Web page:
So there’s actually not that much to it. It’s a process of elimination to make sure there’s no bit of kit that’s broken, checking your background noise and checking that your cables aren’t crossing over.
Before we get any further we wanted to have another quick mention about some Podbean features.
I’m totally addicted to my Amazon Echo at home, it’s so easy to put something on – including podcasts and audiobooks. All you have to do is say “Alexa, play the Daily Tech News Update on TuneIn” and it’ll just play.
Podbean now allows your shows to get onto Alexa really easily, and their top tiers of shows get on there automatically as long as you have the Podbean skill installed onto your Echo. Simple.
But equally you can link it up to your Podbean account so you can listen to people you follow and list that on Alexa. It’s a really easy way to get yourself onto Alexa and reach another new group of people. You can find more about that at our link here.
Also on this episode we had a listener comment sent in.
“Hello, it’s Johnathan from Education and Innovation. We have just published episode 6 of our podcast.
Our audience is drawn from English speaking countries and comprises of careers experts, concerned parents and young people who are exploring the job market and preparing for interviews.
Every week we email 25,000 schools worldwide and post information on social media channels. Every podcast involves an interview with an employer – each of whom can link to it in a variety of ways.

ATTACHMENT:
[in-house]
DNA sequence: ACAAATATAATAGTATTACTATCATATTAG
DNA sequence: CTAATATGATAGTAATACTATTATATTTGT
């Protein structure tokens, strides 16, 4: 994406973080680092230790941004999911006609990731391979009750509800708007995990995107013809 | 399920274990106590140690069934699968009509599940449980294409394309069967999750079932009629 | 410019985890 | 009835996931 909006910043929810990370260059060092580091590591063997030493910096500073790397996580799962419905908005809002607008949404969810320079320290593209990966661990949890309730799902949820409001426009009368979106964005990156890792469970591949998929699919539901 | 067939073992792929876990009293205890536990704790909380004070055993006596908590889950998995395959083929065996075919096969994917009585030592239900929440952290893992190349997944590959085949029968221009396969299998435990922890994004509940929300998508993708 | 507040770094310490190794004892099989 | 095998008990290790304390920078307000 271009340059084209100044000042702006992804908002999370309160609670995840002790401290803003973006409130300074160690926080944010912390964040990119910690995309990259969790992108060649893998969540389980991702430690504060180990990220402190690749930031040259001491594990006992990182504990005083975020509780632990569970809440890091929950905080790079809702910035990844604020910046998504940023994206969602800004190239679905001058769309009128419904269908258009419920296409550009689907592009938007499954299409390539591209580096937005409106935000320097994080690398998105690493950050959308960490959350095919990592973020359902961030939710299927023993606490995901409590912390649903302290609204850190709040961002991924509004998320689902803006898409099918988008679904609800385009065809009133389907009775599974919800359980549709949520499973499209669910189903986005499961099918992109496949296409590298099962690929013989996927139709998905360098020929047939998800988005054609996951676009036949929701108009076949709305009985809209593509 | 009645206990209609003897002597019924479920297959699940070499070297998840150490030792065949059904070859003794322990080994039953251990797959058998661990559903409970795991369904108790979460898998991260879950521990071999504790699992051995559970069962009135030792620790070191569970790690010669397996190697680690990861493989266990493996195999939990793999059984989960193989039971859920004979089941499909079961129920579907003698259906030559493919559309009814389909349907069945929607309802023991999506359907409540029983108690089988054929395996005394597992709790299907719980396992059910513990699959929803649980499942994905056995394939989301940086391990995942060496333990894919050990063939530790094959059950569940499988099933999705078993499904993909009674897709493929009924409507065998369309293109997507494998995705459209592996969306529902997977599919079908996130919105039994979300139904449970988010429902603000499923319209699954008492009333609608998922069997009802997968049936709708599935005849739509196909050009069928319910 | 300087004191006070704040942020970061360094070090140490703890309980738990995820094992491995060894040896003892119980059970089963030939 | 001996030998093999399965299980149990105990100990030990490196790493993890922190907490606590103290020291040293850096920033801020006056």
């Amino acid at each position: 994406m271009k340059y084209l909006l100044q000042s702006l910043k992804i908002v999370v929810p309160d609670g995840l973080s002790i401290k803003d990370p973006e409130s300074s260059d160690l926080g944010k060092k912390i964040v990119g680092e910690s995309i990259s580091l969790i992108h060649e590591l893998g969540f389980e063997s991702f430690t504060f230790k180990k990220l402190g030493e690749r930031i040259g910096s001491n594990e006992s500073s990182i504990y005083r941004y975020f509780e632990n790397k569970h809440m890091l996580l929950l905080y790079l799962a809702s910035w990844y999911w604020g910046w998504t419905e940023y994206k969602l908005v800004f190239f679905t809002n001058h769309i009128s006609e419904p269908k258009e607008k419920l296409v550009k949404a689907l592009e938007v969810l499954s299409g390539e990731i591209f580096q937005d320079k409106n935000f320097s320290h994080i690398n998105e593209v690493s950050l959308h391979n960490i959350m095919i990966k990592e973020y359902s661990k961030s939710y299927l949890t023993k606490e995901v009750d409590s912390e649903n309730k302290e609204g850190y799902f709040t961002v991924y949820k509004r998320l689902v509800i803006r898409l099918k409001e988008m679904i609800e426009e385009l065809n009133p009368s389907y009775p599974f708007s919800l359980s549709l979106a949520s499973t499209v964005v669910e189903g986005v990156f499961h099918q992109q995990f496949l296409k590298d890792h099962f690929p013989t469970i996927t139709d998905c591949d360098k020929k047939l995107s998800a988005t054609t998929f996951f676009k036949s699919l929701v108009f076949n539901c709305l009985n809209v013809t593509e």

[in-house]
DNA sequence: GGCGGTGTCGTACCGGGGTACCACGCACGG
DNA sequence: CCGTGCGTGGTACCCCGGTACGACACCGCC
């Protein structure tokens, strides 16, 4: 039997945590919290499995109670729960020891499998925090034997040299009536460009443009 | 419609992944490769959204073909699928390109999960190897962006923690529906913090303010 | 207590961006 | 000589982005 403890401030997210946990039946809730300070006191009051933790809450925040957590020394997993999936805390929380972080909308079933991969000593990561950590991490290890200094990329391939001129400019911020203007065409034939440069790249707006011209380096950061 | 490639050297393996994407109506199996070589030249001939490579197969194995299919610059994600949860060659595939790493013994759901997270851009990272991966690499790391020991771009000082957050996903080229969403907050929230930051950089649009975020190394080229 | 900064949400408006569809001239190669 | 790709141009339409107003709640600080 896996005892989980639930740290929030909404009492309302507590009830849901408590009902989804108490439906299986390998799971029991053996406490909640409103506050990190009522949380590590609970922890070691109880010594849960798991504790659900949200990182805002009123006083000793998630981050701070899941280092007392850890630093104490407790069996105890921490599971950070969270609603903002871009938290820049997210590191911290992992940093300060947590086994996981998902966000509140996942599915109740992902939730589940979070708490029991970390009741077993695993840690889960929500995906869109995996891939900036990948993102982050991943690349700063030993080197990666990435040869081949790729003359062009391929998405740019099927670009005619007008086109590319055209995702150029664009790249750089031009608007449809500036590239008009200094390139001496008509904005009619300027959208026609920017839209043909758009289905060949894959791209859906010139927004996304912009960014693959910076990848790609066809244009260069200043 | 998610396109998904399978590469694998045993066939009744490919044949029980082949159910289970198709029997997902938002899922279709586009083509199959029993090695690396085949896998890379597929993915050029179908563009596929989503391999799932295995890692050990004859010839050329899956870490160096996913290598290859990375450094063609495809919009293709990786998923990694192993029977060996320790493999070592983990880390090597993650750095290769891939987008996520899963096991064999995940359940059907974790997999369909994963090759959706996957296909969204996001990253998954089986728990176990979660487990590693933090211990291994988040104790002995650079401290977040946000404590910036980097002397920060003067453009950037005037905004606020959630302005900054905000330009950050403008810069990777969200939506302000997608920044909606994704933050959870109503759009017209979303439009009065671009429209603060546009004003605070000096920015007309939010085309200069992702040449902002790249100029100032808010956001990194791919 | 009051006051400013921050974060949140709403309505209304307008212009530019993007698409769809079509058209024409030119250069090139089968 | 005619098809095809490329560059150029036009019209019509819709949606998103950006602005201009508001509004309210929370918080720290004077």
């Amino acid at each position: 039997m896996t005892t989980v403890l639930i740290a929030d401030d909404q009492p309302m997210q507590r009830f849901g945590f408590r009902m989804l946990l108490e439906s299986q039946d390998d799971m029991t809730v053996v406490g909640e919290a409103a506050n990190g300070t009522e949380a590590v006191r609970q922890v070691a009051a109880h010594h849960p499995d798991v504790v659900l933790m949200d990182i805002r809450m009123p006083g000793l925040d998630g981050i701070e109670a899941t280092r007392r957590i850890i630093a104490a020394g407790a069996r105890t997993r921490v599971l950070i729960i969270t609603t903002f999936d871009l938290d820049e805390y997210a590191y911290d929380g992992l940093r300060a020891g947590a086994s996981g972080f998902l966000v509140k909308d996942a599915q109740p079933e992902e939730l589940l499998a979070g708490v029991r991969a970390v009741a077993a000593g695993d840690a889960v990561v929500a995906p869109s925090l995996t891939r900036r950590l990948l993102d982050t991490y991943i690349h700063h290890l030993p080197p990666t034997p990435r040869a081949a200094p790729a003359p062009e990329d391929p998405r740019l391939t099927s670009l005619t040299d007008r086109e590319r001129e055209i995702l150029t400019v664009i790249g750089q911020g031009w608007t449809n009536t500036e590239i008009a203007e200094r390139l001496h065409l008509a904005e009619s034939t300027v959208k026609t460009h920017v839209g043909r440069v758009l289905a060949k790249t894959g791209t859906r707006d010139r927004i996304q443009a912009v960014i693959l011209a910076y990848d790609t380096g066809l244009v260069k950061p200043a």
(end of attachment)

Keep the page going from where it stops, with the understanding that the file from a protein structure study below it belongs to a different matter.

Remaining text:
Each episode comprises of news, a feature on the future of work and an interview with an employer or recruiter. We build relationships built on the quality of the podcast and use that to further sales and business development opportunities.”
That came off the back of our request that asked people to send in a bit of information about their podcast, so thank you very much Johnathan for sending that in.
Finally in this episode we discussed a new podcast project that we’re working on. It’s called Hostile Worlds.
Hostile Worlds is a show about all the places that you’re dying to see but all the places that you’d die if you saw. All these fascinating and dangerous places throughout the universe.
It’s entirely factual (as much as possible) and is a hybrid between a drama and documentary podcast.
At this moment we’re looking to launch with three episodes, and we hope to do that by September 7.
One of the useful things we found when doing a show like this was to do test reads. It helps highlight issues in your dialogue that you might not have noticed just by reading it in your head.
If you want to hear more about that then head over to Hostile Worlds and keep a look-out in mid-September for the launch of the show!
Just again to say thank you to Podbean for sponsoring this episode of Podcraft.
We’d love to get a 90 second case study voicemail about your show, so feel free to send those in and we’ll be sure to include them in Podcraft!